N2 - Virtually every mammalian cell, including cardiomyocytes, possesses an intrinsic circadian clock. The role of this transcriptionally based molecular mechanism in cardiovascular biology is poorly understood. We hypothesized that the circadian clock within the cardiomyocyte influences diurnal variations in myocardial biology. We, therefore, generated a cardiomyocyte-specific circadian clock mutant (CCM) mouse to test this hypothesis. At 12 wk of age, CCM mice exhibit normal myocardial contractile function in vivo, as assessed by echocardiography. Radio-telemetry studies reveal attenuation of heart rate diurnal variations and bradycardia in CCM mice (in the absence of conduction system abnormalities). Reduced heart rate persisted inCCMhearts perfused ex vivo in the working mode, highlighting the intrinsic nature of this phenotype. Wild-type, but not CCM, hearts exhibited a marked diurnal variation in responsiveness to an elevation in workload (80 mmHg plus 1 μMepinephrine) ex vivo, with a greater increase in cardiac power and efficiency during the dark (active) phase vs. the light (inactive) phase. Moreover, myocardial oxygen consumption and fatty acid oxidation rates were increased, whereas cardiac efficiency was decreased, in CCM hearts. These observations were associated with no alterations in mitochondrial content or structure and modest mitochondrial dysfunction in CCM hearts. Gene expression microarray analysis identified 548 and 176 genes in atria and ventricles, respectively, whose normal diurnal expression patterns were altered in CCM mice. These studies suggest that the cardiomyocyte circadian clock influences myocardial contractile function, metabolism, and gene expression.

AB - Virtually every mammalian cell, including cardiomyocytes, possesses an intrinsic circadian clock. The role of this transcriptionally based molecular mechanism in cardiovascular biology is poorly understood. We hypothesized that the circadian clock within the cardiomyocyte influences diurnal variations in myocardial biology. We, therefore, generated a cardiomyocyte-specific circadian clock mutant (CCM) mouse to test this hypothesis. At 12 wk of age, CCM mice exhibit normal myocardial contractile function in vivo, as assessed by echocardiography. Radio-telemetry studies reveal attenuation of heart rate diurnal variations and bradycardia in CCM mice (in the absence of conduction system abnormalities). Reduced heart rate persisted inCCMhearts perfused ex vivo in the working mode, highlighting the intrinsic nature of this phenotype. Wild-type, but not CCM, hearts exhibited a marked diurnal variation in responsiveness to an elevation in workload (80 mmHg plus 1 μMepinephrine) ex vivo, with a greater increase in cardiac power and efficiency during the dark (active) phase vs. the light (inactive) phase. Moreover, myocardial oxygen consumption and fatty acid oxidation rates were increased, whereas cardiac efficiency was decreased, in CCM hearts. These observations were associated with no alterations in mitochondrial content or structure and modest mitochondrial dysfunction in CCM hearts. Gene expression microarray analysis identified 548 and 176 genes in atria and ventricles, respectively, whose normal diurnal expression patterns were altered in CCM mice. These studies suggest that the cardiomyocyte circadian clock influences myocardial contractile function, metabolism, and gene expression.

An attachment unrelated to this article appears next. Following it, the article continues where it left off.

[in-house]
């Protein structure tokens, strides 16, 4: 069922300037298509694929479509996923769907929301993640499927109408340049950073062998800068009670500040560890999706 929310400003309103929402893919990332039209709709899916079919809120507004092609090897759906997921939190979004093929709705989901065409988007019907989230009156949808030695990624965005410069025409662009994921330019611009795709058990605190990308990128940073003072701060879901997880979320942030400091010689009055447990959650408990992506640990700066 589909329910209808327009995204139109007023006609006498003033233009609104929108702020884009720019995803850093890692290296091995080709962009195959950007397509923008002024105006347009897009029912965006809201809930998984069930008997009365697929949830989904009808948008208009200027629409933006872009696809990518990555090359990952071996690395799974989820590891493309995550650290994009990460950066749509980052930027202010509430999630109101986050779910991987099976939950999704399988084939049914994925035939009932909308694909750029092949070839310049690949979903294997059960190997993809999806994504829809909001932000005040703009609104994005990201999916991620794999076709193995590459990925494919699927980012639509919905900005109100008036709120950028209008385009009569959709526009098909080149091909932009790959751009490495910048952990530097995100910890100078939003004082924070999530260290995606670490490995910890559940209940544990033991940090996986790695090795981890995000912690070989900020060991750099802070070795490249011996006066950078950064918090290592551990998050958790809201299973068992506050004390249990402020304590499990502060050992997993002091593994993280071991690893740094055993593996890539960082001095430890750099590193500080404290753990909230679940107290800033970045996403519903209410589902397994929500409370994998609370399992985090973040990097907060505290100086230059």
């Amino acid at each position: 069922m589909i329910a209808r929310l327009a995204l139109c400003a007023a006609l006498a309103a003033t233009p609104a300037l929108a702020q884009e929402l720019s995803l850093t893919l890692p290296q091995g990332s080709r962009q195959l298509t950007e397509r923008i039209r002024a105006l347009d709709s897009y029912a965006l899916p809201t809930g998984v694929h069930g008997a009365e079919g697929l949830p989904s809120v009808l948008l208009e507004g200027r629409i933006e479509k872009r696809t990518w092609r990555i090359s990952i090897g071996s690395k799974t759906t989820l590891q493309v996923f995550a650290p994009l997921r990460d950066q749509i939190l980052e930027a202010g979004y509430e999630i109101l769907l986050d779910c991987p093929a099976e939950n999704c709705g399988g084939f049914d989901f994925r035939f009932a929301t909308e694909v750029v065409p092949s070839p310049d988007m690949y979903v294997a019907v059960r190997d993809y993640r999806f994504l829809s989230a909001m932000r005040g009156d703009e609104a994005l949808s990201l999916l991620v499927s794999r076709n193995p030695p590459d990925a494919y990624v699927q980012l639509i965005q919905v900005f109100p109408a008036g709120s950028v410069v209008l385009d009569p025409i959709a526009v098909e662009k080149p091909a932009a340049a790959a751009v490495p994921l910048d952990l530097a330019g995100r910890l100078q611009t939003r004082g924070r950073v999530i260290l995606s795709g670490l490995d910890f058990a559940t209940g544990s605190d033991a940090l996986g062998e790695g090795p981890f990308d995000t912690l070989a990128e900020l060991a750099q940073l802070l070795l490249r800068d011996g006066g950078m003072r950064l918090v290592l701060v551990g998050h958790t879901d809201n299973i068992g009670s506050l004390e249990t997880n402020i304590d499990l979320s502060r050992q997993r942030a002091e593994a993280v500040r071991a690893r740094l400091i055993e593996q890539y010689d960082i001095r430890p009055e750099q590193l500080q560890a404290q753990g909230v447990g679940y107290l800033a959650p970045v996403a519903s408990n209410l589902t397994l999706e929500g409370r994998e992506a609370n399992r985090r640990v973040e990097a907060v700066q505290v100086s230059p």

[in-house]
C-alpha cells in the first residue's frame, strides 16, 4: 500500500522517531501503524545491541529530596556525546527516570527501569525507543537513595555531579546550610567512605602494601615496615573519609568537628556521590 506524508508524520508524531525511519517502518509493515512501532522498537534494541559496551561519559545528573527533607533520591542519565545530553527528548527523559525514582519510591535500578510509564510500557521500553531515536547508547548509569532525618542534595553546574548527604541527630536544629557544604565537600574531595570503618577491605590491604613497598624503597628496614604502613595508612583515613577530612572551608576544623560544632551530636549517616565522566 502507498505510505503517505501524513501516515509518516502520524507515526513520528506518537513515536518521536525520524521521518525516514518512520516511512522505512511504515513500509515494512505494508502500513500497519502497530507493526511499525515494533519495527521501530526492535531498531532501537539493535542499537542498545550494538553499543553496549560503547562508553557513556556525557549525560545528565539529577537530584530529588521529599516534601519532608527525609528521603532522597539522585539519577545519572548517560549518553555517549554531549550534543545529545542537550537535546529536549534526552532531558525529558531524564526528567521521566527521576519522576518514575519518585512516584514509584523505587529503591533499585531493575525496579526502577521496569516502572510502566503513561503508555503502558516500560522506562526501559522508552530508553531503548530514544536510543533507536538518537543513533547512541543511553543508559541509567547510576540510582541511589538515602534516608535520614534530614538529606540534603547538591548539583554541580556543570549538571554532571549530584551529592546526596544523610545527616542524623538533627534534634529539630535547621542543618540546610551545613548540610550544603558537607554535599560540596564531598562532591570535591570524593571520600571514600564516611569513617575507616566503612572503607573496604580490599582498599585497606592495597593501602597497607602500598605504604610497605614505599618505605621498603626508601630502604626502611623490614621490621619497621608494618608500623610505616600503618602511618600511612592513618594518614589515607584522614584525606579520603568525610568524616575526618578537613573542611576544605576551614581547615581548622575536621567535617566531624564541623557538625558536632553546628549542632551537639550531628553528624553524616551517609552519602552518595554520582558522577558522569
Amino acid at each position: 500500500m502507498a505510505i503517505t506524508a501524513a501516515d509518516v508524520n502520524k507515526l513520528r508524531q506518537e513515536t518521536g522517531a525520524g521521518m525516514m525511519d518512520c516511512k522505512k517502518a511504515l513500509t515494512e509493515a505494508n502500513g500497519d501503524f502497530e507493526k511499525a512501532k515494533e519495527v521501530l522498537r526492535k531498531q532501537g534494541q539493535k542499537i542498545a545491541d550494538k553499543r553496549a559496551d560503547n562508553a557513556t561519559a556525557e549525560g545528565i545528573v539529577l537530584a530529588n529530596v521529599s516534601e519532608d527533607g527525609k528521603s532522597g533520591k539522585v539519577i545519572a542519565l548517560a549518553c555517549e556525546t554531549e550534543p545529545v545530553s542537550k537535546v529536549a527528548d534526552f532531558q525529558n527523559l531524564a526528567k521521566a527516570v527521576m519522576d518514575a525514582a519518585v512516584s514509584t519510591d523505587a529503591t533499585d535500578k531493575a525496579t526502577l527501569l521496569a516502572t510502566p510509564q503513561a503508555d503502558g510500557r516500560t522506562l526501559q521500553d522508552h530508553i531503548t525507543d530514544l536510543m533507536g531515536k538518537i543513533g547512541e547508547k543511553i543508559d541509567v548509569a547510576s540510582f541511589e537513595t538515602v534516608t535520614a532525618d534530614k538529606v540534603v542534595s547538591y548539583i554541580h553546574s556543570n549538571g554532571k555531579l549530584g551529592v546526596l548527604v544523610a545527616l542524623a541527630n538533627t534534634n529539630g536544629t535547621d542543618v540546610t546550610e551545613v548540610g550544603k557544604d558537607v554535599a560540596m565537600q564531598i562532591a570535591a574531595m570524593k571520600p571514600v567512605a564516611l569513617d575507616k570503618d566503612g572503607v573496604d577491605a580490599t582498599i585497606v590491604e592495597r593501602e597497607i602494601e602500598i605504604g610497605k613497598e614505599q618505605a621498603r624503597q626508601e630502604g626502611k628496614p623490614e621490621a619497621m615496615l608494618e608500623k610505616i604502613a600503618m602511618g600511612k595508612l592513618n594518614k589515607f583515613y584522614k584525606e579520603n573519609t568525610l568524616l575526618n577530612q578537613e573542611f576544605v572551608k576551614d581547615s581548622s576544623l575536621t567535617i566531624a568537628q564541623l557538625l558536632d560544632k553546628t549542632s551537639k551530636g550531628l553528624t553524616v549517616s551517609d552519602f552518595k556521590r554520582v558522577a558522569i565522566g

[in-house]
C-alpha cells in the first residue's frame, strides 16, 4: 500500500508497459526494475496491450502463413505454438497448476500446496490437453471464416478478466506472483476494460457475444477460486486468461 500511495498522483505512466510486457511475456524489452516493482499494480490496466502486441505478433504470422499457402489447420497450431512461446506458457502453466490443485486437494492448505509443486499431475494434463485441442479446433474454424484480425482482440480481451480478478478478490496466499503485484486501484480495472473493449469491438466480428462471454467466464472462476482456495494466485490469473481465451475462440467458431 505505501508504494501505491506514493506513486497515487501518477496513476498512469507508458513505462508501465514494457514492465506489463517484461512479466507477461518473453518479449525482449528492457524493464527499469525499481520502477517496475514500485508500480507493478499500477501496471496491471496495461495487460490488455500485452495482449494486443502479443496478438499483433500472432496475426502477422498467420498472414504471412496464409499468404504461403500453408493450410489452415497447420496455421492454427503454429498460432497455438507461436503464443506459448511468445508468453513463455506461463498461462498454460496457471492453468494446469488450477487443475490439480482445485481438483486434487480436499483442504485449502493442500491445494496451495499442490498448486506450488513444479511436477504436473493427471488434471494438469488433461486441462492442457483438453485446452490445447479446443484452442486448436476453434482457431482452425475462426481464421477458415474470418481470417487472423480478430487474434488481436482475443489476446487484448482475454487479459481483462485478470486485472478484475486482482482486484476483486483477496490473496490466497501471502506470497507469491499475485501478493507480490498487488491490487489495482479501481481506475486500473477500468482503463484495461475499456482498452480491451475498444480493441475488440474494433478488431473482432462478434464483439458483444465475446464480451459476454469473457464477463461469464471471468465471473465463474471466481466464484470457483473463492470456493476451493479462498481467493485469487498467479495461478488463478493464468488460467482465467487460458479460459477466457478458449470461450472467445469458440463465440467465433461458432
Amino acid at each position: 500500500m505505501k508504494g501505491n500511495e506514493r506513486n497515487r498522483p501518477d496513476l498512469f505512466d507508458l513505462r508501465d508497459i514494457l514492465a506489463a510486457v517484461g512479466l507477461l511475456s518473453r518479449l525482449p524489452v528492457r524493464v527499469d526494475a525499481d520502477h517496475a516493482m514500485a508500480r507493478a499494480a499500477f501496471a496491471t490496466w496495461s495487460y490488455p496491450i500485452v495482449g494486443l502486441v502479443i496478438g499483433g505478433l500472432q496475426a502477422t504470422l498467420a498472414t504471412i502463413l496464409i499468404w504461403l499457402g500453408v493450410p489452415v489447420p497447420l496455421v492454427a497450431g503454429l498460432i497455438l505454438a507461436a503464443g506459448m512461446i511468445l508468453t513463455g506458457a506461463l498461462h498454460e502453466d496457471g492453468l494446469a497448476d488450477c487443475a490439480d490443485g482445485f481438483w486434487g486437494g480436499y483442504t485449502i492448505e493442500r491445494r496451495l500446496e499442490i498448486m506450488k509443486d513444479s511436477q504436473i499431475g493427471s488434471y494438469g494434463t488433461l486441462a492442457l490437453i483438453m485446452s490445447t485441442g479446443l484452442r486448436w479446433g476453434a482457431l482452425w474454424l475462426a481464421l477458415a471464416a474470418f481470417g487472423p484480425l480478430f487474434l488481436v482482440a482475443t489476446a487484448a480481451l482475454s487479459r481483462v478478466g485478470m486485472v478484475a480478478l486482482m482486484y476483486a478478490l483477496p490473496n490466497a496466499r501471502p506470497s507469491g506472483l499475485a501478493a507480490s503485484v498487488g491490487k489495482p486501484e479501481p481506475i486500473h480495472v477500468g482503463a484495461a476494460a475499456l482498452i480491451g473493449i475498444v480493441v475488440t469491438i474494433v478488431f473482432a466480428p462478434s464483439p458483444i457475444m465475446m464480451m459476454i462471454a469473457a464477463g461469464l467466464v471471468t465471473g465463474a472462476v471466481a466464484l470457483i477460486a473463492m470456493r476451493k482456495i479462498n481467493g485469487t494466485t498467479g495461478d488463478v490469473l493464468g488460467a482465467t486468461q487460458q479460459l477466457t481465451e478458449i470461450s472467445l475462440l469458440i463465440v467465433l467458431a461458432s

KW - Bradycardia

KW - Carbohydrate

KW - Chronobiology

KW - Epinephrine

KW - Fatty acids

UR - http://www.scopus.com/inward/record.url?scp=39149108483&partnerID=8YFLogxK

UR - http://www.scopus.com/inward/citedby.url?scp=39149108483&partnerID=8YFLogxK

U2 - 10.1152/ajpheart.01291.2007

DO - 10.1152/ajpheart.01291.2007

M3 - Article

C2 - 18156197

AN - SCOPUS:39149108483

VL - 294

JO - American Journal of Physiology - Renal Fluid and Electrolyte Physiology

JF - American Journal of Physiology - Renal Fluid and Electrolyte Physiology

SN - 1931-857X

IS - 2

ER -